Wednesday, November 17, 2010

A Big Bird Thanksgiving

No, the title of this post doesn't refer to that friendly fellow from Sesame Street. We're talking about big ol' turkeys, specifically Thanksgiving parties large enough to require cooking that big ol' turkey. We've got a few tips on serving up a an extended family-and-friends-size Thanksgiving dinner.

When buying your bird, aim for about 1 pound of pre-cooked meat per person. If you are a bunch of big eaters and love leftovers you can increase that to 1.5 - 2 lbs. If guests over-indulge on appetizers and sides, and you find yourself with too much turkey, you can always pop the leftover meat in the freezer for later. Be sure to serve up a few traditional sides your family loves, but add in at least one new recipe to keep things fresh. Who knows—you just might create a new tradition!

When seating spills over your average dining table it's all too common to relegate certain guests to the "kids" table, which often contains no actual kids as families grow older together. Rather than separating the group into two or three sections, try creating an "L" or "T" shape with your tables. It's a great way to keep the heart of the dinner in one place and encourage a shared conversation among guests.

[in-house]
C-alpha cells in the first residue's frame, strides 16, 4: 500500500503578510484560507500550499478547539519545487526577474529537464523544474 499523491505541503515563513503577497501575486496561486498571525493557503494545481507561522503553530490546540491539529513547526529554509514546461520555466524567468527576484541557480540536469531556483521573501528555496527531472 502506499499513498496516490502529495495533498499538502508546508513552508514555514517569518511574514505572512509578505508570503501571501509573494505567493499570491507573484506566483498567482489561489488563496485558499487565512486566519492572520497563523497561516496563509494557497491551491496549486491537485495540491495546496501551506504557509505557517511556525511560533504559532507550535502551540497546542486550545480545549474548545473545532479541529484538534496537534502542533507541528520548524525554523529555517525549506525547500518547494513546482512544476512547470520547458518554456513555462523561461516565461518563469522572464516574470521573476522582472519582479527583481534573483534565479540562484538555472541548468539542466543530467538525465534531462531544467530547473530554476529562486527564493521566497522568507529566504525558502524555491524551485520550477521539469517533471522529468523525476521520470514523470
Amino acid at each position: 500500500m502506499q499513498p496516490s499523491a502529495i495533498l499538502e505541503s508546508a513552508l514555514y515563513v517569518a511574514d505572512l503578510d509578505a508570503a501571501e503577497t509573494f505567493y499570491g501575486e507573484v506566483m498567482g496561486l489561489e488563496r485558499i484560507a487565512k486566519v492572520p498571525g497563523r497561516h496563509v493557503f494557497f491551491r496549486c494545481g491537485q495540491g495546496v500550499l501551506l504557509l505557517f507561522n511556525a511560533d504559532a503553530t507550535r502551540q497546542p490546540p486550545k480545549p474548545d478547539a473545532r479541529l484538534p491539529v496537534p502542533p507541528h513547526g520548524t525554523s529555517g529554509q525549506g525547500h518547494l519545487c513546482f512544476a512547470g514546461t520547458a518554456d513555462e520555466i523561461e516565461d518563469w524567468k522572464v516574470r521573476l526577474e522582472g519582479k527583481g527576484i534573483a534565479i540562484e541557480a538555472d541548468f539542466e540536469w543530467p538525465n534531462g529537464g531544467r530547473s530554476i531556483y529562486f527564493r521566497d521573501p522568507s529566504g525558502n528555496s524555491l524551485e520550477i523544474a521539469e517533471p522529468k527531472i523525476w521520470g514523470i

Plan ahead to keep things organized. An inexpensive collapsible garment rack in your entry way can keep coats and scarves tidy without cluttering up a freshly made bed (or, in my case, it means I don't have to clean my room just to put coats in it…yes, I'm lazy). Avoid dirtying more dishes and filling up your fridge by buying disposable storage containers to pack leftovers in for guests. Purchase white takeout boxes from a restaurant supply store. Print, cut and adhere these free downloadable labels I found over at TomKat Studio to your boxes, and people will be extra impressed with your planning skills. Set up a "leftovers buffet" on the counter for guests to load up their own boxes as they leave, allowing you to put your feet up and relax.

Finally, consider hiring help. I don't necessarily mean hiring outside staff—even catering teams need a holiday. Instead, look inside your family circle for a few pre-teens and teenagers you can offer cash incentives to for arriving early to help with set-up and food prep, as well as washing dishes and taking out the trash. Give them their instructions in advance. They'll be glad for the cash, and you'll be glad for the free time.

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